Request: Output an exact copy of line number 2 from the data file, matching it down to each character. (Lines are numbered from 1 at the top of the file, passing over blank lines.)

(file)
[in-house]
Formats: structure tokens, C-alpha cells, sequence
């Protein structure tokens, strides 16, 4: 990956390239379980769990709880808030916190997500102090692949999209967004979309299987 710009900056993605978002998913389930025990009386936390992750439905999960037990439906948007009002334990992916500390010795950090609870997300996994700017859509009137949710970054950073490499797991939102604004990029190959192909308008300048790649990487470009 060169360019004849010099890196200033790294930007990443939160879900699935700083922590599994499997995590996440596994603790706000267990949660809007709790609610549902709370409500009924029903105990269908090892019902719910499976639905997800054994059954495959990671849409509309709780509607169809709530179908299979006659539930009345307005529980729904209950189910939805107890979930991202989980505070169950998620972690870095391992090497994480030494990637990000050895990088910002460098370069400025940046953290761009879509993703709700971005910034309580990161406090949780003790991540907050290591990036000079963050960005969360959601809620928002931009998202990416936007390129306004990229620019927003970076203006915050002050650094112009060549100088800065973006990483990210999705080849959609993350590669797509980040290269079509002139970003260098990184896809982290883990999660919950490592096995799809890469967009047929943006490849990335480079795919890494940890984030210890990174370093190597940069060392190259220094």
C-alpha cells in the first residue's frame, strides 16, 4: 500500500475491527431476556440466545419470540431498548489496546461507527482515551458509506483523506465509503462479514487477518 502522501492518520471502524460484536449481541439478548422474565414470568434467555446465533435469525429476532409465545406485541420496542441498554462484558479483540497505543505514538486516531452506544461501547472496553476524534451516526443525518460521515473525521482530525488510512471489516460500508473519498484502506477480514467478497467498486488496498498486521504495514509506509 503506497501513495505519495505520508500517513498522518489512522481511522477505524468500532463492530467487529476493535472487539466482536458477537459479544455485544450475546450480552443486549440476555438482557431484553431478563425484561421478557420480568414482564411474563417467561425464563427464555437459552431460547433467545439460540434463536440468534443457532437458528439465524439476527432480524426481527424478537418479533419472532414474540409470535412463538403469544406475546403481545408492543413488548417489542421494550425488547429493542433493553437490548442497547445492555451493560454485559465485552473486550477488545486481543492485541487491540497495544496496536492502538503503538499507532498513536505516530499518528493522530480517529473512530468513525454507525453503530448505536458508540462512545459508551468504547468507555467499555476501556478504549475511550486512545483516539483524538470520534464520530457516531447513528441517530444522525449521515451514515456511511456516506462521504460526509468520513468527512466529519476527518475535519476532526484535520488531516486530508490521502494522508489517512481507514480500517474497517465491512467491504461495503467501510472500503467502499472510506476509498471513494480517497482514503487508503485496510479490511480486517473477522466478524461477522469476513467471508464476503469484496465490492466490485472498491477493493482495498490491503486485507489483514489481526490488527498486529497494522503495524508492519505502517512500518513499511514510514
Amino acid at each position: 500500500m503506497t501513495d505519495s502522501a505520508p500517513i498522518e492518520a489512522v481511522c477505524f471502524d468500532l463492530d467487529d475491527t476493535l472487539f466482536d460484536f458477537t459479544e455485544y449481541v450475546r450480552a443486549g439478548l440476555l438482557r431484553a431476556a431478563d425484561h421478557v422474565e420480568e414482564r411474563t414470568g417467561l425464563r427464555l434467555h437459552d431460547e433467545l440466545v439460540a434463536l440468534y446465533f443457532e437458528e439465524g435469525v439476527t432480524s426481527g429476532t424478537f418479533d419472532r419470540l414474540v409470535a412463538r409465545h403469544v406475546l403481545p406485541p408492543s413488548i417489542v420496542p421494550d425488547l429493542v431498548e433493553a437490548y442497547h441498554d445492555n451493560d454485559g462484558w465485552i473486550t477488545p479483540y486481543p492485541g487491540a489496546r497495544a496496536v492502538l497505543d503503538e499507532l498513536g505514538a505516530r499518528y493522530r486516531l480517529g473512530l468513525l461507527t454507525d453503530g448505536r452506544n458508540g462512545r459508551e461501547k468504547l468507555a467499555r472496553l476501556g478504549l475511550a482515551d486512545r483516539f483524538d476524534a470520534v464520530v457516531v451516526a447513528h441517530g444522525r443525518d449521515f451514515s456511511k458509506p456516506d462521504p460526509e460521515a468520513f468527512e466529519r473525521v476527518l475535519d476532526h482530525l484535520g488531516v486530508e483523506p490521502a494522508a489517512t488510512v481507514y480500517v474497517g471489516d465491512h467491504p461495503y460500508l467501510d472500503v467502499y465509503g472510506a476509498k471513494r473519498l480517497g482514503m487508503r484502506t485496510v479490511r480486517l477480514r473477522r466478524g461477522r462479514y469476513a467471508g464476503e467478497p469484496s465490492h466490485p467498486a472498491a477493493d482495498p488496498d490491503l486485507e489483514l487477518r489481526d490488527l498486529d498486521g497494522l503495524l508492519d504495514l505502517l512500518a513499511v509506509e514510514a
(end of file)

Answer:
Formats: structure tokens, C-alpha cells, sequence